Ah, I forgot to add our paragraph tags but this is good. You can see it's all on one line right now, and the thing to know is that white space doesn't matter with HTML. That's why we have to use those tags. Because the white space isn't considered at all. It's just for us. It's just for you and me and our readability.
So we're doing an open paragraph on the front, and a closed paragraph on the back. We're gonna save it and reload. And the reason nothing has changed is because we have to go to the next slide...
Where we are going to separate our respective pararaphs. So if we have two lines - you'll notice we wrote our text on two lines - and if these are supposed to be separate paragraphs we actually have to tag them separately. Every paragraph must be tagged individually.
So let us go ahead and make these two paragraphs, one on top of the other. We're going to do that by closing the tag P, and since it's just you and me with this white space, I'm going to go ahead and add an extra line so it's easy to read. And now I've added the second P tag, right there.
We've got our HTML document with two paragraph tags in it, we'll go ahead and save it, and we're going to reload it. And there we go! Now we have two paragraph elements and they are being displayed just like we want them to be. With a nice bit of space in between them.
So since we are going to learn to speak the language of the browser, let's start creating some headings. Let's create some dynamism. Let's make it really easy to read. Every document has a heading, right? Everything has a title, so let's get that going.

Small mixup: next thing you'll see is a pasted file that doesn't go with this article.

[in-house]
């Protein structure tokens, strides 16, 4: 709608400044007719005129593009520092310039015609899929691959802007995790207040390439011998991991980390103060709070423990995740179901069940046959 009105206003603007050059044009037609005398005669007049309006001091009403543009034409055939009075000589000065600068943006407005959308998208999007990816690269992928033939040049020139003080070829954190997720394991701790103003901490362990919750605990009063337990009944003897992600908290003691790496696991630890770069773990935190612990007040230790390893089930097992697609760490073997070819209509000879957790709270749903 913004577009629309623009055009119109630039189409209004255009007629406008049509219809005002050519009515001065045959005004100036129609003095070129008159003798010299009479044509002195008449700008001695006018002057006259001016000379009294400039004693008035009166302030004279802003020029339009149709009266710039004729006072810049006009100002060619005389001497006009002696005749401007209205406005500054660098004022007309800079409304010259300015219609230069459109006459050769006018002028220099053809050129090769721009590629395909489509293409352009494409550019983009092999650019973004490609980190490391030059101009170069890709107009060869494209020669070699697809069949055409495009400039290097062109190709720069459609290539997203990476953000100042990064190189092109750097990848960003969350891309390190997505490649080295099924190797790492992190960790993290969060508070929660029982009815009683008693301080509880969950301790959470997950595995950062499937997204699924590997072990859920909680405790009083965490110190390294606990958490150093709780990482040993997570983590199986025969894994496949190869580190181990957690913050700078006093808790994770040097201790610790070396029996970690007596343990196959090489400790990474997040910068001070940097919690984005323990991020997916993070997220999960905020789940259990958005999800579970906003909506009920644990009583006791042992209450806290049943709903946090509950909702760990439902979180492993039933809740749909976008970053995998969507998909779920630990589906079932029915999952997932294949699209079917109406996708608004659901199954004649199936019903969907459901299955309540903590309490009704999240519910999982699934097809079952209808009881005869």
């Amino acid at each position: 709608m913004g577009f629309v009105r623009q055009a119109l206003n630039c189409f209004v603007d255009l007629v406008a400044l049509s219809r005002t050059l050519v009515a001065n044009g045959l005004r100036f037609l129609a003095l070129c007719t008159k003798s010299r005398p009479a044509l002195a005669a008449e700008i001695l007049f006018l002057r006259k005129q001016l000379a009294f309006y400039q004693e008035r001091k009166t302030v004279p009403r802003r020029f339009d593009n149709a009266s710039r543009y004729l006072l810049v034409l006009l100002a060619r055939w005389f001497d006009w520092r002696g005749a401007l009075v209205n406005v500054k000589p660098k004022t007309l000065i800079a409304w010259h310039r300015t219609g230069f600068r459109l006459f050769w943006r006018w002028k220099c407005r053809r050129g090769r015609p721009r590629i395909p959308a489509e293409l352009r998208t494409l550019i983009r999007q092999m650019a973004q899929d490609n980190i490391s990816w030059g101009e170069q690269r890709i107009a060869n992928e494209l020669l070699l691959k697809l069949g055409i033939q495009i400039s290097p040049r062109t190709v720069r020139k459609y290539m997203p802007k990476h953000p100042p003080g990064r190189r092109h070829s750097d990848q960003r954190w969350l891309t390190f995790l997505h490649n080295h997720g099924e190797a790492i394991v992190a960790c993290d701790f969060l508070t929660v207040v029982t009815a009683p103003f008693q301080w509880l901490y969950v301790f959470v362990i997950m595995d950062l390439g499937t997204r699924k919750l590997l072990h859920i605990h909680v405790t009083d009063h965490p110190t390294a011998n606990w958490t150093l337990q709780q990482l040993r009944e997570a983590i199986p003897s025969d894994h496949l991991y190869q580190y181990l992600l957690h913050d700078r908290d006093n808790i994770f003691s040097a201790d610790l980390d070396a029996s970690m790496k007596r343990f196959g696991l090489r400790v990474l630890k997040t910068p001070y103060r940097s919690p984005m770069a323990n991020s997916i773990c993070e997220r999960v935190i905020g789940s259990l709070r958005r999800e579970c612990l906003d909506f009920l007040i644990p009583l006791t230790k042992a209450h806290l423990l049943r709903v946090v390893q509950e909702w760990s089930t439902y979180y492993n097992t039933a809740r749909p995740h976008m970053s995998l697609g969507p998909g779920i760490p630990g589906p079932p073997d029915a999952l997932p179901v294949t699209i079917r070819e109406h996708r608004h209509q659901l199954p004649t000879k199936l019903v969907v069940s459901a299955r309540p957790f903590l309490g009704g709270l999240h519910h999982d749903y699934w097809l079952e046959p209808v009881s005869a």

We have a series of H tags for this kind of event, this tool that we want to do, where we break up the text. We have from numbers 1 to 7, although usually people use 1-3 and sometimes even 4, because I mean... If you're a reader, then you know, how often do things really get THAT granular and specific?
What we're going to do is put this series of Heading 1 tags at the top of our page. We'll put the H1 open tag, then the title of our page, and then we will close that tag with this closing H1 tag. And while we're at it let's go ahead and put in a subheader for great readability, and also so we can see the difference. We'll put it between our two paragraphs and we're going to use H2, and we'll see what happens.
So let's give some spaces, and we'll say H1 "this is my cool page". And then we will close it with that slash H1 tag. And then let's go ahead and add a subheader - h2, which will be a little bit smaller - and we'll say "welcome to the page". Close the tag, save the file, jump back over and reload it.
And you can see, we've started to get this page hierarchy going. Now you might think, oh, this doesn't look like a lot yet. But I promise you, the HTML is the very first step. This is the skeleton and underneath every website you have every been to, if you took away the graphics, and you took away the colors and styling, it would look JUST like this. I promise you it would.